Saturday, October 8, 2011

Understanding Eschatology (1)

      Not long after my conversion, I was given, in rapid succession, J. Dwight Pentecost's Things to Come, Salem Kirban's 666, and Hal Lindsey's Late Great Planet Earth, which I dutifully read cover-to-cover.  Had I not been given C. S. Lewis's Mere Christianity earlier, I would have acquired, at the very outset, a radically distorted view of Christian life and thought.
     Except for one, my well-meaning spiritual mentors served to nourish only a taste for the sensational, not my new hunger for God and godliness.  While even now I appreciate their zeal and their good intentions, I realize, in a way I did not (indeed could not) realize then, that their conception of Christian nurture and of eschatology were truncated and stifling.  They apparently had never learned, and therefore could not impart to me, that eschatology is no beginner's subject.  I know now that it is not.  I sympathize, for example, with the Protestant reformers' re­luctance to address Biblical texts like John's Apocalypse -- a book upon which even Calvin himself refused to write a commentary and which both Luther and Zwingli (and St. Jerome before them) rejected as non-canonical.
     Evangelical theologians typically pursue their study of eschatology under one of two controlling images:  they see it as analogous either to a railroad timetable or else to nature and to natural processes.  While I (and the New Testament) generally prefer the latter, the books I was given to read focused almost entirely upon the former.  Nor is the choice insignificant.  Very much depends upon the controlling images we employ.  As a timetable devotee I was reading Matthew 24 and Revelation 6 as if they were tomorrow's newspaper headlines and reading the New York Times as if it were a biblical commentary by F. F. Bruce or B. F. Westcott.
     Only later did I learn the hard and humbling lesson that virtually every generation in Christian history thought of itself as the last, and that in every instance they were wrong.  How could I escape their fate?
     Only later did I discover the changing face of Antichrist and the many different names from history that well-informed theologians had assigned him -- Pope Julius, Napoleon, Adolf Hitler, and John Kennedy among them.  Either those theologians were flatly mistaken or else the Evil One is very much like George Burns in the movie Oh God!:  he can do any face, any voice.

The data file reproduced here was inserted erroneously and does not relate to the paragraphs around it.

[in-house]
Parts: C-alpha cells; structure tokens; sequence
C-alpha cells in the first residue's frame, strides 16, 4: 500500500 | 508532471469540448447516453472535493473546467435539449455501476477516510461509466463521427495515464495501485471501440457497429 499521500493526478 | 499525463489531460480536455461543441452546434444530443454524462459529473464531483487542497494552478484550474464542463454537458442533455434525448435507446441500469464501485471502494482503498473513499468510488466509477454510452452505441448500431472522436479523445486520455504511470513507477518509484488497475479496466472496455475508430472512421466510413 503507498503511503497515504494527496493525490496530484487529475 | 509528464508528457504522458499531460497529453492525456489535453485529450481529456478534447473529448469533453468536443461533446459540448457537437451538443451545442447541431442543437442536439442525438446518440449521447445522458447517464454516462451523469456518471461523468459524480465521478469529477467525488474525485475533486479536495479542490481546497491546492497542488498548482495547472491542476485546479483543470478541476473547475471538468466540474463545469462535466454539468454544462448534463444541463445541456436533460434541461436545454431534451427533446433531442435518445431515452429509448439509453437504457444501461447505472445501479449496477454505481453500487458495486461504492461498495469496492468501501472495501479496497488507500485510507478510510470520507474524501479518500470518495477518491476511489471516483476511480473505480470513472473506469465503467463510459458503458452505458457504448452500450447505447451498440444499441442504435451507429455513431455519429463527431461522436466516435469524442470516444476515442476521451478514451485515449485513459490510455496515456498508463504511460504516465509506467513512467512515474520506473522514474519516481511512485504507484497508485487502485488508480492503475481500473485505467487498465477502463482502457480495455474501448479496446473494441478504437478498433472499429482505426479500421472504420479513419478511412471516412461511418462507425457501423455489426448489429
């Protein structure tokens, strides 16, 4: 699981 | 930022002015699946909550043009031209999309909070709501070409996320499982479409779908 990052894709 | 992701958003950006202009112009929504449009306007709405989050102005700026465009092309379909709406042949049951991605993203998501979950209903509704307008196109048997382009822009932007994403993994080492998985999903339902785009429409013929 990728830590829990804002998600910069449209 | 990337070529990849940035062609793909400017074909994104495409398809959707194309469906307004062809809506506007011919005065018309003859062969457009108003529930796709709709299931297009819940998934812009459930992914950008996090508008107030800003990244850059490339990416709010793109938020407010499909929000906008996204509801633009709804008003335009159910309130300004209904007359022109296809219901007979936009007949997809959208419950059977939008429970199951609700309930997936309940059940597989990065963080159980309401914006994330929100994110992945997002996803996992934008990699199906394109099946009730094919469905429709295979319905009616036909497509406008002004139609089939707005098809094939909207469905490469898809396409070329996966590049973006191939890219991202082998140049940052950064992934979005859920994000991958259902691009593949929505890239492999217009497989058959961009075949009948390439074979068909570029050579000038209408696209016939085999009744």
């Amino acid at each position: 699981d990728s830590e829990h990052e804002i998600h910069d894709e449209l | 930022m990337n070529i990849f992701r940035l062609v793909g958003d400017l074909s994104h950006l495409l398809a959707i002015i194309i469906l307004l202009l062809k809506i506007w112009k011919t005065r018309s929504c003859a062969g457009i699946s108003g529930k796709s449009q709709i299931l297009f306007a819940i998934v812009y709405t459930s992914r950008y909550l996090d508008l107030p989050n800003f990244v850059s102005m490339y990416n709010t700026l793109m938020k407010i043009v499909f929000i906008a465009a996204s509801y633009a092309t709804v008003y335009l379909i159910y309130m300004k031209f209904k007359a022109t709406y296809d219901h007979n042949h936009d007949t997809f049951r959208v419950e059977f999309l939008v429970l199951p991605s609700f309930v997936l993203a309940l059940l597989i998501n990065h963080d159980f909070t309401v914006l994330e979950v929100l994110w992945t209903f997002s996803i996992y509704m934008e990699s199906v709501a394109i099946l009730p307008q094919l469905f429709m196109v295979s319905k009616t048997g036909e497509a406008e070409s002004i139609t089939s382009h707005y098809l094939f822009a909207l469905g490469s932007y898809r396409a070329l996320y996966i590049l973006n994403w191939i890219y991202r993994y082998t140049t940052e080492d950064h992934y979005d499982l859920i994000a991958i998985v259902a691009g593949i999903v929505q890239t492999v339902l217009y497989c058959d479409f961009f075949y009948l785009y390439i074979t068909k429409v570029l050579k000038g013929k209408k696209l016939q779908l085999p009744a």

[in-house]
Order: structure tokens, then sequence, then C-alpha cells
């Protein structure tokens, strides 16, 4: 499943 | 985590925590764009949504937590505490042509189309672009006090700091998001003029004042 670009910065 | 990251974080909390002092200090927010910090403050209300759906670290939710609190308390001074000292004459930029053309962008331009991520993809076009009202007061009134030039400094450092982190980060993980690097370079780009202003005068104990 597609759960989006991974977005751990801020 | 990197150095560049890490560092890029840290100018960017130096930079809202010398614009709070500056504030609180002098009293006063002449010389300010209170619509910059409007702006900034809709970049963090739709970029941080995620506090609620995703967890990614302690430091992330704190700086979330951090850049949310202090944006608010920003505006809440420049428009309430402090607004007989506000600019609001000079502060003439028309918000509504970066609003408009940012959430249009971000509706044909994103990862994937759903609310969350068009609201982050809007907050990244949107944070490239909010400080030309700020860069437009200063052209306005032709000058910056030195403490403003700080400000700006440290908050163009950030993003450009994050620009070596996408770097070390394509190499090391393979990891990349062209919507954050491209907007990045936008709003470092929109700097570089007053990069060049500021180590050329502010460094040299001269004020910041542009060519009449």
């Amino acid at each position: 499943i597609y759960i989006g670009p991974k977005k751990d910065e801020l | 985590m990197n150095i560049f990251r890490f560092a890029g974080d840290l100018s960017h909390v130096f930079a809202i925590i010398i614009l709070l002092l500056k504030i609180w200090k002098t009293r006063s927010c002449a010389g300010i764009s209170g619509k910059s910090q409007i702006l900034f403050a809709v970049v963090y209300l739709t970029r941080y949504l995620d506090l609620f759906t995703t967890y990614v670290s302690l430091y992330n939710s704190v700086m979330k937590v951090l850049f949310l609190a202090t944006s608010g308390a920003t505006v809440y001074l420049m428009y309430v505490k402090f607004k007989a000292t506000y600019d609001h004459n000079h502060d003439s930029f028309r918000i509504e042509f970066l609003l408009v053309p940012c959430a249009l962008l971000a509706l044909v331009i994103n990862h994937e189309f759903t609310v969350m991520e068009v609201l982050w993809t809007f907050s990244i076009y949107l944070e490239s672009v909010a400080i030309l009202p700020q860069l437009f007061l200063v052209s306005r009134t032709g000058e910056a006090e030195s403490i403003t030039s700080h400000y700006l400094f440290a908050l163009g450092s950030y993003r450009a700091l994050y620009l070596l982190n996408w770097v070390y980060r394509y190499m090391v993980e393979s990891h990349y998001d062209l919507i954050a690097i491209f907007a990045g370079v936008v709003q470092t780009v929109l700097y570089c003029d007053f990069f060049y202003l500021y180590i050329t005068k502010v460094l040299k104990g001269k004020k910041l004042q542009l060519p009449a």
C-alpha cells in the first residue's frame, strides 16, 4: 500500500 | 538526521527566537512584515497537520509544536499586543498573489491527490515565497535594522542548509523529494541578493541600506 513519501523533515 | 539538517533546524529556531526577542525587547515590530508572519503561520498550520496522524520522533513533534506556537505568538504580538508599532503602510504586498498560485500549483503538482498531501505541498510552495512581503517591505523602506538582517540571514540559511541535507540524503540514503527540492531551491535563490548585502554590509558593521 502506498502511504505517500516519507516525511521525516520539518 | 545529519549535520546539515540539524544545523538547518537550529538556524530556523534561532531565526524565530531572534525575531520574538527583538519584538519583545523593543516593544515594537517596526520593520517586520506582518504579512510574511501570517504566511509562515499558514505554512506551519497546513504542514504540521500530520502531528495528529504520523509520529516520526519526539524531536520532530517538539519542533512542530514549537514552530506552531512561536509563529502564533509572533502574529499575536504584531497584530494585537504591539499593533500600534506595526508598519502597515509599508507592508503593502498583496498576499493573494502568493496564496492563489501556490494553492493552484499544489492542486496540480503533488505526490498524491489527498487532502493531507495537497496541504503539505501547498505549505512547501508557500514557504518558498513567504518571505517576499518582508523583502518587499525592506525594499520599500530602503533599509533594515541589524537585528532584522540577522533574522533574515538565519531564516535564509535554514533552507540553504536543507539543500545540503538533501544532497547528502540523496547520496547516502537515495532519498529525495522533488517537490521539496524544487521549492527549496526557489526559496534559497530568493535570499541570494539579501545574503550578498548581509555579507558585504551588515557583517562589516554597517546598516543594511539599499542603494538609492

Only later did I question (and then disavow) the facile identifications I had made between biblical motifs and texts, on the one hand, and current events, on the other.  On what demonstrable basis, after all, did I so blithely assume that the political entity produced by United Nations fiat in the late 1940s was the very same entity as that created by God when He called Abram out of Ur millennia earlier, or that was crushed and dispersed by foreign powers in 70 A.D.?  As Russell Kirk observed in a different context, “The twentieth-century democracy of Israel, with its secular parties and western parliamentary structure, bears no resemblance to the Kingdom or to post-exilic theocracy.”  Don't get me wrong -- I don't oppose the modern state of Israel.  It is our best friend in that deeply troubled corner of the world, and we ought to support it vigorously and consistently.  But eschatology has nothing to do with it.
     I had overlooked the cryptic, almost cynical, nature of the answers given by Jesus to any question posed to Him about the timing of the eschaton.  He told his questioners that the end would come when people were engrossed in buying and selling, eating and drinking, marrying and giving in marriage; and his listeners (not to mention some of his modern evangelical readers) seemed to act as if they had actually been told something.  He would tell them that the end would come when there were earthquakes, wars, and rumors of wars -- a not too helpful reply given that in the 2,000 years since He spoke only 44 have been free of military combat of some sort, on the one hand, and that during those war-laden years we have witnessed thousands upon thousands of earthquakes.  The language of theophany, I was slow to learn, is picturesque, not perspicuous.  At other times Jesus became far less oblique:  He told his questioners that “the kingdom of God is not coming with things that can be observed” (Luke 17: 20).  But they seemed not to get his point.  At least once, He flatly told his listeners that He simply did not know (Matt. 24: 36).  Only the Father knows the time, Jesus told them, and concerning it the Father has said precisely nothing.
     Timetables, in other words, are out.  Global eschatology remains what it always has been, a mystery. 


Ben said...

Doesn't Jesus also say it will be like the days of Noah? That seems to point to a particular circumstance or situation - such as extraordinary evil/debauchery. So maybe Jesus was more specific than not?

Dr. Michael Bauman said...

Ben, See my previous post on eschatology, which talks about Jesus' statements in this regard.